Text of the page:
Western Kentucky University

Poster Title

Green Energy Consulting

Institution

Western Kentucky University

Abstract

Green Energy Consulting, a senior design team from Western Kentucky University, was given the task of completing a project which included designing and building a system to produce bio-diesel that meets ASTM specifications (ASTM D6751-07a) from waste vegetable oil from dining facilities on Western's campus for use by the Western Kentucky University Agriculture Department. The dining facilities at Western Kentucky University produce approximately 1000 gallons of waste vegetable oil each month while school is in session, and the consumption rate of the Agriculture Department is expected to be around 9000 gallons per year. Major goals of the design included having enough bio-diesel production to satisfy the consumption needs of the agriculture department as well as having the capability to consume all of the used vegetable oil from Western Kentucky Universities dining services. By using waste vegetable oil to produce biodiesel, there would be a reduction in the operating cost of the Agriculture department's diesel fleet, while at the same time the cost associated with disposal of used vegetable oil would be eliminated or greatly reduced. However, the major long-term outcome of this project was initiation of the transition at Western Kentucky University from fossil fuels to renewable sources for its energy needs.

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Green Energy Consulting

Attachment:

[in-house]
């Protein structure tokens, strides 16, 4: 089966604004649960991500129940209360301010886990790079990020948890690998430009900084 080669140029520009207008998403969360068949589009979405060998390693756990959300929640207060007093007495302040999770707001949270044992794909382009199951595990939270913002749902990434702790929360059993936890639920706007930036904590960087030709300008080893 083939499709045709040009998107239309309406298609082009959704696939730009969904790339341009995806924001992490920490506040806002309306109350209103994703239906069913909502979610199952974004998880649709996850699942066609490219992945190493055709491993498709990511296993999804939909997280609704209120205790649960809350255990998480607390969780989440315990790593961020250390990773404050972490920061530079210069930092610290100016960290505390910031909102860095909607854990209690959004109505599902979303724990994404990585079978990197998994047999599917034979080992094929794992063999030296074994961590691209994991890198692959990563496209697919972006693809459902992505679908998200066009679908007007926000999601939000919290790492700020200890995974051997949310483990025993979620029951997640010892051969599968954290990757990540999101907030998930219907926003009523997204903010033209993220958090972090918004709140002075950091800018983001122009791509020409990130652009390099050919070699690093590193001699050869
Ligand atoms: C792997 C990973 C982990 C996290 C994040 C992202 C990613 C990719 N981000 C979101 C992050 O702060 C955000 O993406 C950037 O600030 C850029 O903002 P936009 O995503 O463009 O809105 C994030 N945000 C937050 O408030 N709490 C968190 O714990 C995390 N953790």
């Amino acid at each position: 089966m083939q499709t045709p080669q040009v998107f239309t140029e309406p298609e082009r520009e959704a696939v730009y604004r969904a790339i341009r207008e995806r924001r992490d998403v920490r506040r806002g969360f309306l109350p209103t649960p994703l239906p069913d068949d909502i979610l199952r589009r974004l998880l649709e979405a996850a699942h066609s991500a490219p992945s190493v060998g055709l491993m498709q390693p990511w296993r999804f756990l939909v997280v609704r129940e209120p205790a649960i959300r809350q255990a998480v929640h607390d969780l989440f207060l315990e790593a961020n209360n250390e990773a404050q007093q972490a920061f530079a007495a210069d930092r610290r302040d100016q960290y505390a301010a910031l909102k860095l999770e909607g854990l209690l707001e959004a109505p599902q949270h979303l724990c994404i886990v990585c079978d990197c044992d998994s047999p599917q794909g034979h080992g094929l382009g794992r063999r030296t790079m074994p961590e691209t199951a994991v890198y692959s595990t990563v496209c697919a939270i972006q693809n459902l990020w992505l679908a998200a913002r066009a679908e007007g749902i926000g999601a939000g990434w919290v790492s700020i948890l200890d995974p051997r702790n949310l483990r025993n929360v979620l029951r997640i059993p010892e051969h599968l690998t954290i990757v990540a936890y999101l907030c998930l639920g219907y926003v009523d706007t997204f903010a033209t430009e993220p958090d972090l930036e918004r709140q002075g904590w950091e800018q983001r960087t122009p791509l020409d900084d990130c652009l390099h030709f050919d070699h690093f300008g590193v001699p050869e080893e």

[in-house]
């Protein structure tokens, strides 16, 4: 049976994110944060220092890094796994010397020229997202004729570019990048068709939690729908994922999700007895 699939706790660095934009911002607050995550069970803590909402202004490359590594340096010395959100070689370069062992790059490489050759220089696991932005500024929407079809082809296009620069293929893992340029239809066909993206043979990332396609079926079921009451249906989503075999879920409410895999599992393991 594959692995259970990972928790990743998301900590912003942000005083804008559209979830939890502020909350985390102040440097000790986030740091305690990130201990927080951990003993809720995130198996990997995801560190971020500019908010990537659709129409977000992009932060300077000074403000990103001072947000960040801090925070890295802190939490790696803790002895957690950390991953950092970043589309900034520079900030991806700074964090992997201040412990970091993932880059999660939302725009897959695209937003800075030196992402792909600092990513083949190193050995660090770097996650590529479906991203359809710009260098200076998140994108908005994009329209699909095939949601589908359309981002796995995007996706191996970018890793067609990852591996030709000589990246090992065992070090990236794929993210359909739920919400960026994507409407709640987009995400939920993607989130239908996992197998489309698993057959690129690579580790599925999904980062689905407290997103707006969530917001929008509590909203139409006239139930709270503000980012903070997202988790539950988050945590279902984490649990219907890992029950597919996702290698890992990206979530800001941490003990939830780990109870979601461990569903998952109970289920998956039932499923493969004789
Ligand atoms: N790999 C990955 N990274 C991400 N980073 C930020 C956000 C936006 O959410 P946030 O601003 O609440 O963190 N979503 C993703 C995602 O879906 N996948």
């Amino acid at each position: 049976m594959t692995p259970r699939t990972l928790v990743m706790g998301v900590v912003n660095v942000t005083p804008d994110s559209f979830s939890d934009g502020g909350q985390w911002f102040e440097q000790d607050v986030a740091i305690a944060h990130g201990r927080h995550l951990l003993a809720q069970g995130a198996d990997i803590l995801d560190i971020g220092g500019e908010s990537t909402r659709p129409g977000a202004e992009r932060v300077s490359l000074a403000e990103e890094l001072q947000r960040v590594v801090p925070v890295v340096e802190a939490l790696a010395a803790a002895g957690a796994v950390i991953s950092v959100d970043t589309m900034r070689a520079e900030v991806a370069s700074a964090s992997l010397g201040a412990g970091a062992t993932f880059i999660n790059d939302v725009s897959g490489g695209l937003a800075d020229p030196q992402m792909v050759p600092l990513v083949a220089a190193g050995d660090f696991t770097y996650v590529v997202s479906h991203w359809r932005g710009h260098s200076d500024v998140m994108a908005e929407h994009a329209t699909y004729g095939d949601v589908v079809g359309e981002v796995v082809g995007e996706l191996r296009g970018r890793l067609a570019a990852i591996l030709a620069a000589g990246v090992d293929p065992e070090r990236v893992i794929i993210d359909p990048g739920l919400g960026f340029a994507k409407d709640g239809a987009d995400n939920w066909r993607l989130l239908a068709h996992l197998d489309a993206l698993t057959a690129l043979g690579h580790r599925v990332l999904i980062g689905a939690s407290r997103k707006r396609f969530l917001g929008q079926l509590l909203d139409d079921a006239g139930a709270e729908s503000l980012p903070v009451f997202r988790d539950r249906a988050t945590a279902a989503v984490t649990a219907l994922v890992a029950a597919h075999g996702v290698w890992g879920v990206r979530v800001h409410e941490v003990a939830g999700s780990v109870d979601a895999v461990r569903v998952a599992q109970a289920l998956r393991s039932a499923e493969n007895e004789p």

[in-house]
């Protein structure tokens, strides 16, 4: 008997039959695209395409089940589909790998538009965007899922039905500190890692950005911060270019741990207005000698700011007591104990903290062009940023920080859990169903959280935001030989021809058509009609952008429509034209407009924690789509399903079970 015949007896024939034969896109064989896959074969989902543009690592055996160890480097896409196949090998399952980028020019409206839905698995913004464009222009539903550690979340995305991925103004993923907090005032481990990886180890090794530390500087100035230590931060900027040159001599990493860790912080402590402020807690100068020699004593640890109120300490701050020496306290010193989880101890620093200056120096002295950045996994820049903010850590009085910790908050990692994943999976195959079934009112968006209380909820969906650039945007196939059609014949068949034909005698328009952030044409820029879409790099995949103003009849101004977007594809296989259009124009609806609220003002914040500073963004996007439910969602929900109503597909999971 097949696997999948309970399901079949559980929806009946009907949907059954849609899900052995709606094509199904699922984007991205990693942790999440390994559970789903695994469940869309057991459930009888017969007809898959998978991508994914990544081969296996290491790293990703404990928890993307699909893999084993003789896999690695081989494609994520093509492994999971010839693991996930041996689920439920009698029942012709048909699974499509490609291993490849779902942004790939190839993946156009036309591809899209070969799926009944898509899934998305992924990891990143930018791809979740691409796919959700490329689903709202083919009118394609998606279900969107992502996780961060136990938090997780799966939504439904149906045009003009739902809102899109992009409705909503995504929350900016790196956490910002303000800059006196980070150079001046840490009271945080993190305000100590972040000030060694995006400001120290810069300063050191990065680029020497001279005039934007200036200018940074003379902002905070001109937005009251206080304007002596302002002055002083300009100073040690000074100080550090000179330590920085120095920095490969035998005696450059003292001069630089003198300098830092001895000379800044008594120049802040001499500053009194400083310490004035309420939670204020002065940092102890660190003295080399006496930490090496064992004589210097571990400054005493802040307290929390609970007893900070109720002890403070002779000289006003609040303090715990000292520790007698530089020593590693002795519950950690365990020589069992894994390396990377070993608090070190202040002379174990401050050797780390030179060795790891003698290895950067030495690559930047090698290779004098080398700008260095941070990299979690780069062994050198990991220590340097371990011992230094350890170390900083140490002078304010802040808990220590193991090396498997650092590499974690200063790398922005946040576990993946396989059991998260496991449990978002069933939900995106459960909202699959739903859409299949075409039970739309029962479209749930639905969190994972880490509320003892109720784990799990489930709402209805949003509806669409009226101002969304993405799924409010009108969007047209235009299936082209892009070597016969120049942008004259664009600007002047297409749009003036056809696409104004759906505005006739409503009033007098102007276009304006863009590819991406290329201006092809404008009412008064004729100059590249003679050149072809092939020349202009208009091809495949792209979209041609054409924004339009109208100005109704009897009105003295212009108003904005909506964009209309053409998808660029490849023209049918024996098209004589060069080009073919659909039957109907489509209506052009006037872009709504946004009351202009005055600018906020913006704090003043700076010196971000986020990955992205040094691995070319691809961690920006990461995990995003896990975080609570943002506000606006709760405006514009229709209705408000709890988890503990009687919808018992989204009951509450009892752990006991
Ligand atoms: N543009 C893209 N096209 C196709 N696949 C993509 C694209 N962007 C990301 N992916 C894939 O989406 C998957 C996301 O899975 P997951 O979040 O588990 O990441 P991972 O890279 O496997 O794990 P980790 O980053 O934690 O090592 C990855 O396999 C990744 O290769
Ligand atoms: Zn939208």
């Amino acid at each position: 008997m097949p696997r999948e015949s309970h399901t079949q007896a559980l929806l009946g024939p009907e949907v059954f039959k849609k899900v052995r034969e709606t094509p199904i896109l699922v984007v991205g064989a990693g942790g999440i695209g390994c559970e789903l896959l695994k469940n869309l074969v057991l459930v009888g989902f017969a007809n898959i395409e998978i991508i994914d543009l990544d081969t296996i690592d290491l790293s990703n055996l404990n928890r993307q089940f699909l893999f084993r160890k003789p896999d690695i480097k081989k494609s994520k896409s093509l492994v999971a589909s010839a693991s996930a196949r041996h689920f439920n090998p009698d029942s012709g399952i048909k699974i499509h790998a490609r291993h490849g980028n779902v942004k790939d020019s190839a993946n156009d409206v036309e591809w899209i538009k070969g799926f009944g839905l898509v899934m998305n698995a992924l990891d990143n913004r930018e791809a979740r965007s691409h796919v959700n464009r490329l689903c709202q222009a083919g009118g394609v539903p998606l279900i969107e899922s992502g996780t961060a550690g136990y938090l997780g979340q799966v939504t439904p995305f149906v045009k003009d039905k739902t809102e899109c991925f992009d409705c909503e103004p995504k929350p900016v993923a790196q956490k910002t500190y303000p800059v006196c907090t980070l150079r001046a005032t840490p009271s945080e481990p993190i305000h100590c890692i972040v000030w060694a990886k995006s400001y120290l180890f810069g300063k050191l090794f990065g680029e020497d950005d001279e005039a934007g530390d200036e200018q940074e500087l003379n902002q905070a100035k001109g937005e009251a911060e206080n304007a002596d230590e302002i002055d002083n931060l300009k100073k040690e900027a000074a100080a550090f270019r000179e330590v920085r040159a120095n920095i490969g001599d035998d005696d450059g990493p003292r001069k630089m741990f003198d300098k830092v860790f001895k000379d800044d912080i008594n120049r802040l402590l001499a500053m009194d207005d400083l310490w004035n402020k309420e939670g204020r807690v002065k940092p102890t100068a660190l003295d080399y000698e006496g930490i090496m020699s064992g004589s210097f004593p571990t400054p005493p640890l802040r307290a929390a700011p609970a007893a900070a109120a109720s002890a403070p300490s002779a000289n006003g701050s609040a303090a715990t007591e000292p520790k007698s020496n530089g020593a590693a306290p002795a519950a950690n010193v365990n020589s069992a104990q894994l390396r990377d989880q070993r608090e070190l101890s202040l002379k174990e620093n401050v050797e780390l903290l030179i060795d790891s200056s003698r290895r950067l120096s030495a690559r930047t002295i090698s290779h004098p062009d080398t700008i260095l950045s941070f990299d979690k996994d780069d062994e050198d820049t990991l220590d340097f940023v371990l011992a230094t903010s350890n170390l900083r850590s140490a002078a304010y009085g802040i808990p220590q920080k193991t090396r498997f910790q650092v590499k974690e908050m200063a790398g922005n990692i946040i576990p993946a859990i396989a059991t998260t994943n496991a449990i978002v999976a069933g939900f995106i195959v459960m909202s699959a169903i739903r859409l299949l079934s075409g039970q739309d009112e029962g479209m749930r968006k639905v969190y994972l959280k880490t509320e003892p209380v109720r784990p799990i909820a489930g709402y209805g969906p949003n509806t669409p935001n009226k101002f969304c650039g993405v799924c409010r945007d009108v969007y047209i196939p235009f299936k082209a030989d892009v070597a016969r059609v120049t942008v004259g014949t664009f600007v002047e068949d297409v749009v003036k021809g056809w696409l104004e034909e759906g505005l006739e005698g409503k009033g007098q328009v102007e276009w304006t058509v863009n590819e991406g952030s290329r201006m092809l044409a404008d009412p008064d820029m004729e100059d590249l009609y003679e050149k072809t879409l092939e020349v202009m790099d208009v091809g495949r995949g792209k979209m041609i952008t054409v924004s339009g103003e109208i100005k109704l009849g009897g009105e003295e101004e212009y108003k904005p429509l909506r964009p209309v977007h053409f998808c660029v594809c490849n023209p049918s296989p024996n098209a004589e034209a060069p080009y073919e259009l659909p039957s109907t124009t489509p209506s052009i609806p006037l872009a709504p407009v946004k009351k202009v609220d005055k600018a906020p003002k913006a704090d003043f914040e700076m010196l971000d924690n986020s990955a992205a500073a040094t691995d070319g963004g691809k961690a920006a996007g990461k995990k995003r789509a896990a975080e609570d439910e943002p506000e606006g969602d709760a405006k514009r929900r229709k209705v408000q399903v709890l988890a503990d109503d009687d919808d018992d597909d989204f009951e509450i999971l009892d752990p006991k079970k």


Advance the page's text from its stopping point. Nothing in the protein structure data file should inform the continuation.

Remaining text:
Green Energy Consulting, a senior design team from Western Kentucky University, was given the task of completing a project which included designing and building a system to produce bio-diesel that meets ASTM specifications (ASTM D6751-07a) from waste vegetable oil from dining facilities on Western's campus for use by the Western Kentucky University Agriculture Department. The dining facilities at Western Kentucky University produce approximately 1000 gallons of waste vegetable oil each month while school is in session, and the consumption rate of the Agriculture Department is expected to be around 9000 gallons per year. Major goals of the design included having enough bio-diesel production to satisfy the consumption needs of the agriculture department as well as having the capability to consume all of the used vegetable oil from Western Kentucky Universities dining services. By using waste vegetable oil to produce biodiesel, there would be a reduction in the operating cost of the Agriculture department's diesel fleet, while at the same time the cost associated with disposal of used vegetable oil would be eliminated or greatly reduced. However, the major long-term outcome of this project was initiation of the transition at Western Kentucky University from fossil fuels to renewable sources for its energy needs.